It was time for Betts to make a decision: give up his current lifestyle or give up, period. Betts chose the former.


For most of his junior year, Betts was a loner not because he was doing drugs but because he was avoiding the kids who were.

"Most of the people there didn't care about what they were doing," Betts said. "I started to see I wasn't going anywhere. I couldn't play football. I couldn't do anything.

"When I got [to the alternative school], I think that's when I realized how much I wanted to go back to [Banning]."

The comeback process wasn't easy. First, Betts had to make it through the year without screwing up no drugs, no out-of-school mishaps. And he was still being questioned about the double-homicide case.

Ellison credits Betts' turnaround to his increasing attendance at bible-study classes. When Betts saw that good things happen to good people, Ellison says, he realized how much he stood to gain by changing his ways.

Betts also went to anger-management and substance-abuse classes. He applied for reinstatement at Banning through the school board after he polished up his grades, then attended a hearing at which he had to prove he had become a better person.

The school board gave Betts a second chance. His old teammates, though, weren't as easy a sell.

"I had talked to him and seen him a few times when he was expelled," Smith says. "We had talked about him coming back, but [the team] wasn't sure. We didn't want to get our hopes up."

Banning was 3-7 in 2007 by no means good, but light years ahead of the past several seasons. Stockham had spent most of his time cleaning up a program that had had four coaches in the previous eight seasons.

Betts battles back
Domenic Betts is happy just to be back on the practice field after nearly throwing his life away.
"To be honest, I was kind of afraid to mess with the chemistry we were building," Stockham says. "I thought Domenic could go either way. Maybe he kind of becomes a leader or maybe he turns into a bad apple.

"We let him start working with us, and I had a meeting with the rest of the players. I told them, 'Look, we've all made mistakes. I think we should give him a chance.' "

The decision is paying off. In his first game back, Betts returned two kicks for touchdowns and caught a 56-yard pass for another score. He gives the Broncos something they haven't had in years: a dual-threat offense.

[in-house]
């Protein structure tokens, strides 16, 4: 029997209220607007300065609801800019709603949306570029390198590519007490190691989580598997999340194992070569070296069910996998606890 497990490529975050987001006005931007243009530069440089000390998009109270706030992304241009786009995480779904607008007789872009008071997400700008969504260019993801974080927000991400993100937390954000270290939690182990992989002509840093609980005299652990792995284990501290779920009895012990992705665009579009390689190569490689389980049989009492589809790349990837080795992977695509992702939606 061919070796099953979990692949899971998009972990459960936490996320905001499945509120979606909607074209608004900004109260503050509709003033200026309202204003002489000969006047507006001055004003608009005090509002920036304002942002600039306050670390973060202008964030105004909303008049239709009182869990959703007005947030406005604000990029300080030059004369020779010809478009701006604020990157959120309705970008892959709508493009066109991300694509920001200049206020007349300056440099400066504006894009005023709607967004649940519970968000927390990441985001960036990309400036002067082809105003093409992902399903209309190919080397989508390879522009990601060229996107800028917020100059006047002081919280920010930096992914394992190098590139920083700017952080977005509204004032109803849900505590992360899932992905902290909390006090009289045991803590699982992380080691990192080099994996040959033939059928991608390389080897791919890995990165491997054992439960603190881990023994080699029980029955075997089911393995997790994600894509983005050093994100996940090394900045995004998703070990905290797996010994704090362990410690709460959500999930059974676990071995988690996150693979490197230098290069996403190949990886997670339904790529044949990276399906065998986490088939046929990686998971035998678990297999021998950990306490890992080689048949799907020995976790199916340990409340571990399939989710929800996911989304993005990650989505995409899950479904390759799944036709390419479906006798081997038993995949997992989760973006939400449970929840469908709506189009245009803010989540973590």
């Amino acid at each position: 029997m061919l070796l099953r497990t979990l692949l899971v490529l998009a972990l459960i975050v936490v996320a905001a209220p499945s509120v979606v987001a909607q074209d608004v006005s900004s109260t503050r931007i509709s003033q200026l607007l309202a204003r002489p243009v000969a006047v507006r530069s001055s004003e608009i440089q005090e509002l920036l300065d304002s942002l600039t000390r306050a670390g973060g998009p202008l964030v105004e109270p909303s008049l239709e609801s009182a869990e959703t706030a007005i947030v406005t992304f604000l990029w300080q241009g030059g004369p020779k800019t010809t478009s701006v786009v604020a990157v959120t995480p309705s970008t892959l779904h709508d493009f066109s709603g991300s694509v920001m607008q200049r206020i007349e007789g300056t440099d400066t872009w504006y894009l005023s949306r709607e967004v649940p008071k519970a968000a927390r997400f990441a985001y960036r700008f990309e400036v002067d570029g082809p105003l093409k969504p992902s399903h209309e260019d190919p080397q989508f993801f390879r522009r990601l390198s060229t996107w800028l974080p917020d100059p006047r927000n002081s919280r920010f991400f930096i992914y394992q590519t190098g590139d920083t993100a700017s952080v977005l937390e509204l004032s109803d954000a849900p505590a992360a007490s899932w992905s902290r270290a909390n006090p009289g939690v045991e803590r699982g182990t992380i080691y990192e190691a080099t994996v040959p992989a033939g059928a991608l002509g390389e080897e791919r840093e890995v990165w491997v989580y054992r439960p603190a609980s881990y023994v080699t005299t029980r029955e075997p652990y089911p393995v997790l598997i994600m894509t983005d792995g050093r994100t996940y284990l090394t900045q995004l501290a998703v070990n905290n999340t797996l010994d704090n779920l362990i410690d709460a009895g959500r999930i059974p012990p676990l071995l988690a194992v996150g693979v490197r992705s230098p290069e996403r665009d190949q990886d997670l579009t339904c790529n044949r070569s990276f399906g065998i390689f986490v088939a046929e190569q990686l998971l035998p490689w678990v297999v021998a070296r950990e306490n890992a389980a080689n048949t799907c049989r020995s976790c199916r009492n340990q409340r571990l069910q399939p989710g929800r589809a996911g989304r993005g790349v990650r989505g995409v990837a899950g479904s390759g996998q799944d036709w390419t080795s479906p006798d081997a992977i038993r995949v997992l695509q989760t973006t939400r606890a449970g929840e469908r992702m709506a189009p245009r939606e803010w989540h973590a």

After tallying nearly 1,500 yards last year as a sophomore, Smith is blossoming because of Betts' presence. Betts is a constant running threat, so opponents no longer can sit back in soft zone defenses waiting to pounce on Smith's passes.

Betts has good speed and soft hands. And he has the needed mind-set: "He loves the contact, loves to hit people," Stockham says.

He's confident, too.

"I feel really good out there," Betts says. "We lost some early games, but we should finish 7-3 or 6-4. We've already played the toughest teams on our schedule. Now we just need to take care of business."

The same goes for Betts, who says he doesn't talk with his old friends. Looking back, should Betts have picked different friends? Should he have been able to stay out of trouble, regardless of his surroundings?

"I don't know," says Betts, now 17. "I mean, I think I've been through a lot more than most people my age have. It's taught me a lot.

"But it's been really hard, you know? I don't know how I got through it."

These days, Betts only hangs out with his family, teammates and girlfriend. Those are the people he trusts, the ones with whom he feels comfortable.

"He needs to keep that focus," Ellison says. "I always thought he'd come back, but I didn't think it'd be so quick. Every aspect of his life has changed. It's wonderful."